Getting kids to help with cleaning isn't easy, especially in the beginning. Besides, how many chores can you reasonably expect them to do?
I've found a good rule for divvying up the chores is to take his or her age, divide it by two, and round up when needed. For each child, this number should remain constant, regardless of the number of chores that need to be tackled in a given week.
Although the number of chores may be small, many need to be done each day, and this is a great way to get your kids used to helping out.
You'll want to there the first time your child tackles a new task, regardless of age. Beginners need pointers for even the most straightforward jobs, such as washing dinner dishes by hand.
What's second nature to us is a new experience for them. For example, you may have to explain which dishes should be washed first and why. You may need to show them how to stack the freshly washed items in the dryer rack, so they don't go crashing to the floor.
Using this system, an 8-year-old with six siblings would have the same number of chores as an 8-year-old only child. The point is not just to get the work done; the point is to teach your children responsibility and get some work done.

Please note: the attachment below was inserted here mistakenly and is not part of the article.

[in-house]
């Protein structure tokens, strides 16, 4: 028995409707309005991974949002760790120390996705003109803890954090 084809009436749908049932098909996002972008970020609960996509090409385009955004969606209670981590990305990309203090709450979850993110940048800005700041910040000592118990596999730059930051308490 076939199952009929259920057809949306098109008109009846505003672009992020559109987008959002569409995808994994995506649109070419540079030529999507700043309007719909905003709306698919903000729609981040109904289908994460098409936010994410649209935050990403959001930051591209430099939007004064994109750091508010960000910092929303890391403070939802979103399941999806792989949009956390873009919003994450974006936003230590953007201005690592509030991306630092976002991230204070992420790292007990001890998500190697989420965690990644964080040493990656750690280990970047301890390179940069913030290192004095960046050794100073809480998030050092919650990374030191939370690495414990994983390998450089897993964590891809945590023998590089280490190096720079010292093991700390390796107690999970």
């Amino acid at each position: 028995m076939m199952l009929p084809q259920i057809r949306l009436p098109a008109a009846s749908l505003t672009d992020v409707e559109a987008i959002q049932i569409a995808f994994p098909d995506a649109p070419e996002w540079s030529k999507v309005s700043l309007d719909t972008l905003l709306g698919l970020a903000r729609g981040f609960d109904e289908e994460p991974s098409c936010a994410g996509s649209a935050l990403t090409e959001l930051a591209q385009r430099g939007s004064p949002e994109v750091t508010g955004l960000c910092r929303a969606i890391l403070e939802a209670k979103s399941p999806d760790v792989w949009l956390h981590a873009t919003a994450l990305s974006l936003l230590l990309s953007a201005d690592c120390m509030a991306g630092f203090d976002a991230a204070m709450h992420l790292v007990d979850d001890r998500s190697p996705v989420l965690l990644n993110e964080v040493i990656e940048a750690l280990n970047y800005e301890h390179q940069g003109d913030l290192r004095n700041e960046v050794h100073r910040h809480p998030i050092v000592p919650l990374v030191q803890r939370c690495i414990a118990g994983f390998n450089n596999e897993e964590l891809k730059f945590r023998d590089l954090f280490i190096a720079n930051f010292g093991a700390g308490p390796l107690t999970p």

After all, if you have only one child, it hardly seems fair to saddle her all of your home's chores. If chores are to be successful, they must be both fun and fair. And your supervision and enforcement must be consistent.
Here's an important caveat: By chores, I don't mean making the bed, clearing dishes from the table after a meal, or keeping your clothes on hangers and off the floor. Those are essential tasks that are done daily - period.
They are just a part of the routine of daily life, like brushing your teeth. I refer to them as "persons virtues' for which completion is reward enough. No cash or barter changes hands. Zilch. Nada.
These tasks are so ingrained in my two older children that I can't recall the last time I had to ask them to make their beds. What I mean by "chores" are all those other cleaning and organizing tasks that contribute to our family's comfort and our home's overall tidiness.
These include jobs such as sweeping the floor, raking leaves, folding laundry, changing bed linens, and cleaning toilets.
Below are kids' chores that certain ages can generally complete. Your child may be capable of doing a task sooner or later, depending on her level of concentration, fine-motor skills, or maturity. (Get a room-by-room chores guide.)
Once a child reaches an individual skill or age level, he can generally do the kids chores for his age group and those for the age groups below.
Getting kids to do chores can be a challenge. Here are some easy ways to get the kids chores going in your home.